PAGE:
by Nico Baumbach, reviewed by Ekin Erkan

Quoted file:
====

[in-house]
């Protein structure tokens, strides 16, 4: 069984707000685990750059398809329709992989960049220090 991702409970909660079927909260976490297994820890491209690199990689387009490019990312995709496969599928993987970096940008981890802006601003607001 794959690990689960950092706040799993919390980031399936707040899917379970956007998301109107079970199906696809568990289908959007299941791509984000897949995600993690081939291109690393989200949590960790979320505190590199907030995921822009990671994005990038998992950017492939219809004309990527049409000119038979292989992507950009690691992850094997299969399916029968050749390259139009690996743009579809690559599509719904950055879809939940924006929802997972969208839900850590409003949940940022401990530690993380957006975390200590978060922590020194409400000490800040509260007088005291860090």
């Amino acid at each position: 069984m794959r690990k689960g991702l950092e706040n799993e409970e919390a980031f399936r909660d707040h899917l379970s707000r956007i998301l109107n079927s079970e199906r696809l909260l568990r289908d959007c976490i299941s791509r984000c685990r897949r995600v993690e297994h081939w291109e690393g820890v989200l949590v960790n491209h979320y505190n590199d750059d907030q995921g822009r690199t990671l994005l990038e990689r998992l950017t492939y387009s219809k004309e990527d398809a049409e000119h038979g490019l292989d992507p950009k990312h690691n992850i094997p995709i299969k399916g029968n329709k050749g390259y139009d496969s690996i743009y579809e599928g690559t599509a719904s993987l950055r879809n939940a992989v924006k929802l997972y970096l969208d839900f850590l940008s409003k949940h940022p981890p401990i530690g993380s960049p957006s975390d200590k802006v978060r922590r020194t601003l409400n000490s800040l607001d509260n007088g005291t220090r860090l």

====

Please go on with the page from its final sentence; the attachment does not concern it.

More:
Excerpt: “Baumbach teases out Deleuze for a political commentary on cinematic thought related to digitality, taking inspiration from Deleuze’s later writing(s) about the looming ubiquity of data-collection (control-power) and the possibility of a third regime of images – the ‘data-image’ – which not only follows the ‘time-image’ but threatens to efface its impurity. This impurity is the engine of the ‘time-image’s’ (micro)political prowess, tied to the ‘time-image’s’ deracination of image from sound and temporality by way of editing, thereby challenging the unitary logic of information and natural perception by affirming thought and resistance, or thought-as-resistance. Following Deleuze, Badiou, and Rancière, Baumbach thus argues that we need to insist on a concept of impurity in relation to cinema in order to make ‘the idea of cinematic thought possible if we are to stave off the disaster of the reduction of the image to techniques of control or advertising for advertising’s sake’ (87).” Read full review here